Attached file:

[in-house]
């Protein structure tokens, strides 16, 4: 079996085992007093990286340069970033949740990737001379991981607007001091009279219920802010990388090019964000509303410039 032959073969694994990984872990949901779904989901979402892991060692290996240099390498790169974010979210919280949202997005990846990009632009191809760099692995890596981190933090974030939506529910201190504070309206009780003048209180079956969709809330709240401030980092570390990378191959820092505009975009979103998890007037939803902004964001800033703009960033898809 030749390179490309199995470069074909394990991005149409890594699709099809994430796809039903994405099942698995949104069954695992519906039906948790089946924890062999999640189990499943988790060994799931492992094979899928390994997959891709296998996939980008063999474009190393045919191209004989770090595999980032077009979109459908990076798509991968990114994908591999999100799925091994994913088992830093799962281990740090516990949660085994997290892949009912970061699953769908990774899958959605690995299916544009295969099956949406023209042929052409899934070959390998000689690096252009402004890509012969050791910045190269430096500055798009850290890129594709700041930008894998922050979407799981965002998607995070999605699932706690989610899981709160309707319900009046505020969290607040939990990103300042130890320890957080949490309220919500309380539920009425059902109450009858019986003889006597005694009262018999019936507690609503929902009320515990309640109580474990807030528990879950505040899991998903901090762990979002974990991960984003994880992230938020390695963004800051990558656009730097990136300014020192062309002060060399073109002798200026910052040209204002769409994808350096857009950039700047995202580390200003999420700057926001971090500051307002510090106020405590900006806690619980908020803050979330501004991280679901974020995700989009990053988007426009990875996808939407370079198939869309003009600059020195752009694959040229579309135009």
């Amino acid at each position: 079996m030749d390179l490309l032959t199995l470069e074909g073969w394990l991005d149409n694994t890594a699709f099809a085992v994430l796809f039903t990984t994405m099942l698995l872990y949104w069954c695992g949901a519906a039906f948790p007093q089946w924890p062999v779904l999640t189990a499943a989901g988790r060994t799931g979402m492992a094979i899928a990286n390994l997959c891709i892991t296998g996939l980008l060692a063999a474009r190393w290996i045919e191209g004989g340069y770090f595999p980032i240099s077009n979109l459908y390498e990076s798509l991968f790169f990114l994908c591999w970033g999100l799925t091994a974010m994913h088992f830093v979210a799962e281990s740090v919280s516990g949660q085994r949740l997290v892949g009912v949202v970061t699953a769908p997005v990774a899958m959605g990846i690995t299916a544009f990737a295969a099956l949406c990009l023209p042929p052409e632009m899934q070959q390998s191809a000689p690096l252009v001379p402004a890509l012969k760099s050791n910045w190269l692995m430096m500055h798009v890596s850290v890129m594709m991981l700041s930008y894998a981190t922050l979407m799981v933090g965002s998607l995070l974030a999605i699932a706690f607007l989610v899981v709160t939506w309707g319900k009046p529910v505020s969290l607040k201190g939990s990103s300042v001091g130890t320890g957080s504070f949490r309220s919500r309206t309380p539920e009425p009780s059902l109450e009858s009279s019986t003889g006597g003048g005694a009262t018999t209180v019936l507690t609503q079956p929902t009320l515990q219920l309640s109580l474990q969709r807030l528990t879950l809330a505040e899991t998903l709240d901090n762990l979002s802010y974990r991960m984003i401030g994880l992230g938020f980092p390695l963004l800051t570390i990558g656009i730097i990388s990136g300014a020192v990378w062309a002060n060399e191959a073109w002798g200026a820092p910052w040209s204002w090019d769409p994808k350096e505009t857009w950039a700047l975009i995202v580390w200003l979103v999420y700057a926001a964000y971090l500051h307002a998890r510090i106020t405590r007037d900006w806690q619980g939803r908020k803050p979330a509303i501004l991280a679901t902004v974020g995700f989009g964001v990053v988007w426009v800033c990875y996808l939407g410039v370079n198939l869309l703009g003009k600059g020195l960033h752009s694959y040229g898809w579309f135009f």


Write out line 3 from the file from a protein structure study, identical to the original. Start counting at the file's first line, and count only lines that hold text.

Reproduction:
């Amino acid at each position: 079996m030749d390179l490309l032959t199995l470069e074909g073969w394990l991005d149409n694994t890594a699709f099809a085992v994430l796809f039903t990984t994405m099942l698995l872990y949104w069954c695992g949901a519906a039906f948790p007093q089946w924890p062999v779904l999640t189990a499943a989901g988790r060994t799931g979402m492992a094979i899928a990286n390994l997959c891709i892991t296998g996939l980008l060692a063999a474009r190393w290996i045919e191209g004989g340069y770090f595999p980032i240099s077009n979109l459908y390498e990076s798509l991968f790169f990114l994908c591999w970033g999100l799925t091994a974010m994913h088992f830093v979210a799962e281990s740090v919280s516990g949660q085994r949740l997290v892949g009912v949202v970061t699953a769908p997005v990774a899958m959605g990846i690995t299916a544009f990737a295969a099956l949406c990009l023209p042929p052409e632009m899934q070959q390998s191809a000689p690096l252009v001379p402004a890509l012969k760099s050791n910045w190269l692995m430096m500055h798009v890596s850290v890129m594709m991981l700041s930008y894998a981190t922050l979407m799981v933090g965002s998607l995070l974030a999605i699932a706690f607007l989610v899981v709160t939506w309707g319900k009046p529910v505020s969290l607040k201190g939990s990103s300042v001091g130890t320890g957080s504070f949490r309220s919500r309206t309380p539920e009425p009780s059902l109450e009858s009279s019986t003889g006597g003048g005694a009262t018999t209180v019936l507690t609503q079956p929902t009320l515990q219920l309640s109580l474990q969709r807030l528990t879950l809330a505040e899991t998903l709240d901090n762990l979002s802010y974990r991960m984003i401030g994880l992230g938020f980092p390695l963004l800051t570390i990558g656009i730097i990388s990136g300014a020192v990378w062309a002060n060399e191959a073109w002798g200026a820092p910052w040209s204002w090019d769409p994808k350096e505009t857009w950039a700047l975009i995202v580390w200003l979103v999420y700057a926001a964000y971090l500051h307002a998890r510090i106020t405590r007037d900006w806690q619980g939803r908020k803050p979330a509303i501004l991280a679901t902004v974020g995700f989009g964001v990053v988007w426009v800033c990875y996808l939407g410039v370079n198939l869309l703009g003009k600059g020195l960033h752009s694959y040229g898809w579309f135009f």